Hello from Sunny Texas, under clear and starry-eyed skies at the moment,
A few stones were found right at the time of the fall, however, they
were not definitively identified as meteorites - though that was the
suspicion and they were saved.
We (Doug Dawn, Dmitry Sadilenko, Sergey Petukov) drove across the
country and estimated the location of the strewn field within 48 hours
of the event. With a bit of tenacity, scarcely four hours after the
second day, thanks to the help of some Texas-sized hospitality, we
arrived in the strewn field and found our first couple of stones and I
had the distinct pleasure of shaking the finders hand and removing any
lingering doubts in his mind that he had meteorites fresh from Heaven's
After the initial success, my good friend and asteroidhunter, Rob
Matson of Los Angeles, joined up with the team. We have found some
stones, but more are being found by others, and we really expect larger
masses to be found, though hard work in the field definitely gets you
wondering if just because such a meteoritical spectacle drops one
stone, should it drop the thousands we keep expecting to see? The TKW
is rapidly evolving, but the area is being hit quite hard by hunters
already. This doesn't seem to be a dense fall, and some areas are very
easy to search, though bramble in other areas effectively keeps those
off limits. All land is private and most families keep their gun
collections well oiled. In our case, the big-hearts of the landowners
have humbled easily as much as the witness reports of the bolide's
fragmenting itself. This is at odds with some other reports, only
because residents of the area treasure their privacy and were
completely overwhelmed by the wave of treasure hunters that descended.
We almost lost our permission to hunt when they believed that we were
somehow responsible for several meteorite hunters showing up with a
news crews. Besides being quite busy, I promised to respect the
anonymity of our hosts as a condition of our search, and this evening
we reaped the benefits of a delicious home-cooked dinner prepared by
the caring hands of our hosts at their dinner table. There is a great
Texas steakhouse on I-35 which adds to the flavor for anyone wanting to
experience Texas culture, cowboys and pretty cowgirls from West, TX.
It has been an incredible last few days, which started by being the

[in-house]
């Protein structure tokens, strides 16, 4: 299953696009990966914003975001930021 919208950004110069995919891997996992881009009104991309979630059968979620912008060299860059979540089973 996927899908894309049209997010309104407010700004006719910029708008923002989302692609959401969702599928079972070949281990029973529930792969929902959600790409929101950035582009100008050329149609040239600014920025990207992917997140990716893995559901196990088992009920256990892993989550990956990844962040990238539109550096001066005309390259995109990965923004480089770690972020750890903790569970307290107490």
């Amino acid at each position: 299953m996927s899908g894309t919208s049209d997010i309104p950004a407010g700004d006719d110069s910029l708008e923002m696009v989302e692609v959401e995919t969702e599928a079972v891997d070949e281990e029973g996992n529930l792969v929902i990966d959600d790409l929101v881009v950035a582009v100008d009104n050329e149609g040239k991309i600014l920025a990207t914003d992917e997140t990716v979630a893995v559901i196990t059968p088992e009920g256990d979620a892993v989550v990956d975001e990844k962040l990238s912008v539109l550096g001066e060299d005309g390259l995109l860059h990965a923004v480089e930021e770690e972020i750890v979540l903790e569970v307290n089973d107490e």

first to walk in a virgin strewn field, though my mother had some
problems (she seems better now) that have somewhat muted what will
undoubtedly be some of the most memorable moments of my life. It is way
past bedtime and I will post more tomorrow. The meteorite itself is
moderately to highly shocked and has a very bright, light, interior and
veins of troilite and nodules of metal, and the majority of stones
found are fully fusion crusted. More on the classification on Saturday.
We certainly were not in a mass-laden portion of the strewn field,
other hunters please take note; more likely just a place where a minor
fragmentation impacted. In any case, we are committed to getting the
science done so everyone else can rest assured that we have already
gladly provided the mass requirements necessary for this honor.
All in all, a very humbling experience for many reasons. To pick up a
piece of a falling star and I thought, detect a faint sulfurous odor.
It seems a dog even caught the scent of a meteorite and laid it down on
the owners porch!
Best wishes and clear skies
From: Pat Branch <pat_bra...@yahoo.com>
To: drtan...@yahoo.com; Global Meteor Observing Forum
Sent: Fri, 20 Feb 2009 9:28 am
Subject: Re: (meteorobs) West, Texas meteorite finds
The University of North Texas Astronomers have found 4 so far. I saw a
video clip of them. The biggest is about 3 times the others...just
about palm sized.
I think that is 4 for Farmer and 4 for UNT. I have not heard of other
teams finding anything.
--- In meteor...@yahoogroups.com, drtanuki <drtan...@...> wrote:
Here are the latest reports from the West, Texas fall.
Best Regards, Dirk Ross...Tokyo
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